SS Bee Tut 7

Lay out your block. Sew the sections together. I forgot to take pictures of it in progress. Sorry! I’m sure you can figure it out though. 🙂

SS Bee May 3

Here is your finished block! It should measure 12.5″ unfinished.

I made a second block in a completely different colour scheme to show you how versatile this pattern can be.

SS Bee May 1

The block will look totally different depending on what colours you decide to use and where you want to put them. In the second block the middle, chartreuse geese blend in with the background a lot more, and the outer red triangle form a kind of chain around the perimeter of the block.

quilt-blocks

I made a sketch in EQ to show this to a greater extent. All of these blocks are the same, but the different colour and value placements makes them look very different.  In some, the nine-patch stands out, in others, it’s the flying geese.  I love blocks that do this!

If you have any questions about the tutorial, please ask and I’ll get back to you as soon as I can.  If you make one of these blocks, I’d love to see it!  And since this will be an in progress quilt, I’m linking up to The Needle and Thread Network.

Growing up

As I suspected would happen, I did not sew a lot while the kids had their spring break from school.  For the first half of the week the weather was fabulous, so we went to the park every day and played in the sunshine.  When it got cooler again we had to stay inside a bit more, but since it didn’t rain (or snow) they got more outside time than I expected.  We went to visit family in Calgary too.  So we had a good holiday, but I think I only sewed for about an hour for one day of it.

We went to Ikea while in Calgary and I picked up some play food for the kids while we were there.  They love to play with their toy kitchen, but they had no food.  So when we played restaurant, I would be served pancakes made of lego and cakes made of wooden blocks.  They never complained about it, but I felt bad that they had no play food.  I didn’t want to get them plastic food so when I saw the felt stuff at Ikea, I picked it up right away.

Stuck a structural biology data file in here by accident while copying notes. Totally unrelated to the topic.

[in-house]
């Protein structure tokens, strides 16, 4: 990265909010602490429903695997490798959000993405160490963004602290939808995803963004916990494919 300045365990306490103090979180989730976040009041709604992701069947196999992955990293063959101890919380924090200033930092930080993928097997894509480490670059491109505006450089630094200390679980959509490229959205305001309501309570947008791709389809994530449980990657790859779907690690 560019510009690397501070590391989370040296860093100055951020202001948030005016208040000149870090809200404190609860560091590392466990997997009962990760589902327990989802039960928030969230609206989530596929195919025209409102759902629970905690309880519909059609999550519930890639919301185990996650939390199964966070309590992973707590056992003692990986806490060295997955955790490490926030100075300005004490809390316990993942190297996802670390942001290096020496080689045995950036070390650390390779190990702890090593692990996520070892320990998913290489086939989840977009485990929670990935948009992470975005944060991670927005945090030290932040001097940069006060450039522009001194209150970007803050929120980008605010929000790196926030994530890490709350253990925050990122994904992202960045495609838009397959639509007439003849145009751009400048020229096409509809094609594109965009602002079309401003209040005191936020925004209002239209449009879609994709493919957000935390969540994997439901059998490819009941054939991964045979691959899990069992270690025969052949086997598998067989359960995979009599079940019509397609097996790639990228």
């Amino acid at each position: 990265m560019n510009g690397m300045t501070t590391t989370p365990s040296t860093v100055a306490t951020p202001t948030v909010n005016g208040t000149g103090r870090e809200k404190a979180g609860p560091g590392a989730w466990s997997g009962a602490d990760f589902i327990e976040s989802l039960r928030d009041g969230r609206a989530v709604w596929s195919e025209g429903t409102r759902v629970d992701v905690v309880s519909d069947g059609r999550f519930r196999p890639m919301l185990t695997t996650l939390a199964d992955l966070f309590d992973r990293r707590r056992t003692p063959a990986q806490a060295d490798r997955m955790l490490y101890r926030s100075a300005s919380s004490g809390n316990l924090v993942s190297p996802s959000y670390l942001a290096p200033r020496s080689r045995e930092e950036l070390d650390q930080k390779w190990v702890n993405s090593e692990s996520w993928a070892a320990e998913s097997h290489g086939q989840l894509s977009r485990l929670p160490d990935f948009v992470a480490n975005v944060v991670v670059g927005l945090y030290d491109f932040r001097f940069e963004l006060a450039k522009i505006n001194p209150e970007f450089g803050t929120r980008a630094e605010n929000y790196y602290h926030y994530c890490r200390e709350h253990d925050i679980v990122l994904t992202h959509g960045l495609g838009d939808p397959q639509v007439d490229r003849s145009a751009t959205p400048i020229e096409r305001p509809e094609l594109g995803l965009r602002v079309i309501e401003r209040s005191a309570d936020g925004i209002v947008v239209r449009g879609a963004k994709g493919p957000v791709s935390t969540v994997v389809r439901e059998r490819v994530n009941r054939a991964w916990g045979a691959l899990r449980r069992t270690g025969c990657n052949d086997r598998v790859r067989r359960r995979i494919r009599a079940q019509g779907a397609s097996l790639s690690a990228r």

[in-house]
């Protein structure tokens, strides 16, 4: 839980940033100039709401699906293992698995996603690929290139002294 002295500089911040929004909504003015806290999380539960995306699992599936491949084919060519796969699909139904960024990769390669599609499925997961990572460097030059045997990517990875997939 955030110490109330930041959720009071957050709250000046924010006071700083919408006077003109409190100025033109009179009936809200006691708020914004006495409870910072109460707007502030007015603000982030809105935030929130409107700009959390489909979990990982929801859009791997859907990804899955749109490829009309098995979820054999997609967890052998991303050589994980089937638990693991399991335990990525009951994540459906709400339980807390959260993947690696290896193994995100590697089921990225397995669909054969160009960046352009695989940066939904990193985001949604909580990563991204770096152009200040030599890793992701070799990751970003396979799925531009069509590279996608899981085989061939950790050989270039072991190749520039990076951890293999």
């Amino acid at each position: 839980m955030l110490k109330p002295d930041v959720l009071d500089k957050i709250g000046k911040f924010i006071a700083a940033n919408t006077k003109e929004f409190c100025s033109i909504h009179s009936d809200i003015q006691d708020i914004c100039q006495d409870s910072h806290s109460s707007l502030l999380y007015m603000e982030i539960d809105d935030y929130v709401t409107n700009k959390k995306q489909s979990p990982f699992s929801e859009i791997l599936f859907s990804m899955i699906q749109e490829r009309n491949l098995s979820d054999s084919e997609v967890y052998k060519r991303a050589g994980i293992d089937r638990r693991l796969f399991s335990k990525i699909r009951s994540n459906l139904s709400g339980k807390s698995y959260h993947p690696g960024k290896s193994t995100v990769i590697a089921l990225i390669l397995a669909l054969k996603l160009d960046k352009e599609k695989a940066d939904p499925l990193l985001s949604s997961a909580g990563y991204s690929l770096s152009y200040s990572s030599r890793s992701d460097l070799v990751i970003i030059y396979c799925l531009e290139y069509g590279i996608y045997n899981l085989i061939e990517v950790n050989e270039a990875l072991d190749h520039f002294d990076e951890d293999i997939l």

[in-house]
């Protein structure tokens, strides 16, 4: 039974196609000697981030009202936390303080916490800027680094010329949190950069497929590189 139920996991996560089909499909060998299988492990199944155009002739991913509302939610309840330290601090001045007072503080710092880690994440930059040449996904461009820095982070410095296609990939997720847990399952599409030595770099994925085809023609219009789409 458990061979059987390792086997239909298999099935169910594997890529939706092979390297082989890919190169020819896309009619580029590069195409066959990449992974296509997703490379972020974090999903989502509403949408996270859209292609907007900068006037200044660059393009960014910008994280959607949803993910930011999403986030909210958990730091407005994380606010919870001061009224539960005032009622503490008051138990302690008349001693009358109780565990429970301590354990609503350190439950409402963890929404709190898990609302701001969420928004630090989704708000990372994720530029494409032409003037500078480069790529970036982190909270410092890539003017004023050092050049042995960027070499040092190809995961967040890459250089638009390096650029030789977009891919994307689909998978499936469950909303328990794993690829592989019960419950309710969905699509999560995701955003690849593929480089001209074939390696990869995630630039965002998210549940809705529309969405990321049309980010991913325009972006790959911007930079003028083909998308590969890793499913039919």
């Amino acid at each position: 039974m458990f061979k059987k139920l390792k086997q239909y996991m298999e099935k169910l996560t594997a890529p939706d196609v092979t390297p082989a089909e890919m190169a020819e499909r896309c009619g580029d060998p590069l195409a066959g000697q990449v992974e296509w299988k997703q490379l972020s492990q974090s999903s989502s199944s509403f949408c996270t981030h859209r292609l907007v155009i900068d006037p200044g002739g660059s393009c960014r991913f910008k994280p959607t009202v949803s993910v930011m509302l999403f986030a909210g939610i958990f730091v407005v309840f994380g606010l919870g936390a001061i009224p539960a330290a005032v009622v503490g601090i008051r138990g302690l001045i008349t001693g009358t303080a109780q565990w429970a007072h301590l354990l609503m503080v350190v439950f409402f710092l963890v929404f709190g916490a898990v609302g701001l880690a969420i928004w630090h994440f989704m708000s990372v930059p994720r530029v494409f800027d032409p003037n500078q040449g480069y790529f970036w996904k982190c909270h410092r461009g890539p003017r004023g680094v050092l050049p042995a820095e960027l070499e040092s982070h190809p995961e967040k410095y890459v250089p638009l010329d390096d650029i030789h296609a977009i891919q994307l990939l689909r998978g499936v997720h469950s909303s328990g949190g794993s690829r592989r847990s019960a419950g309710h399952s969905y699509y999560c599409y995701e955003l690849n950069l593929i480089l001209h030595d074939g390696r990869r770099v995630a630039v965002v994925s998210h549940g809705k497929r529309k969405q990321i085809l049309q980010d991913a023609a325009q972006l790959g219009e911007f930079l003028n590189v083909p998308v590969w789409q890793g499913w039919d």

It came with a lot of different stuff, but they wanted to add some pasta to it so they could make macaroni and cheese.  I couldn’t think of a way to make cloth macaroni easily, so I compromised and suggested bow-tie pasta instead.  Thing 1 helped me make it.  I cut rectangles of of a light coloured felt, and then folded it accordion style and sewed a small seam in the middle.  She basically did it herself because it was so easy to do.

Thing 1 pasta

I don’t have a pair of pinking shears or a pinking blade for my rotary cutter, so she snipped the edges into a zig-zag shape by hand.

Thing 1 pasta 2

play food 1

After the pasta was done, I decided to make them a bag to store the food in so that it wouldn’t get lost.  I used the Lined Drawstring Bag pattern by Jeni of In Color Order.  I made the larger bag so that everything would fit.  The kids asked me to use food fabrics, so I used The Hungry Caterpillar by Eric Carle for the main portion of the bag.  I lined it and made the drawstring with oranges and used cherries for the top panel.

play food 2

Then Thing 1 decided that she wanted to bake a cake all by herself. I let her do everything except put it in the oven since I didn’t want her to burn herself. She chose Old Lady Cake, a recipe of my mom’s that I grew up eating (and loving) but left the raisins out because she does not like raisins. She measured carefully and took her time, but her loaf turned out beautifully. It tasted great too.

Thing 1 baking

I remember when I was a girl that I dreamed that someday I would have a daughter and I would teach her to sew and cook, but now that it’s happening it’s almost like I’m not ready for it. I can’t believe that my oldest is 8 years old already and can do so many things on her own. It makes me want to hold on tight to her and make time slow down, because I know that she will be fully grown before I am ready to let her go. Nostalgia can sneak up on you when you least expect it.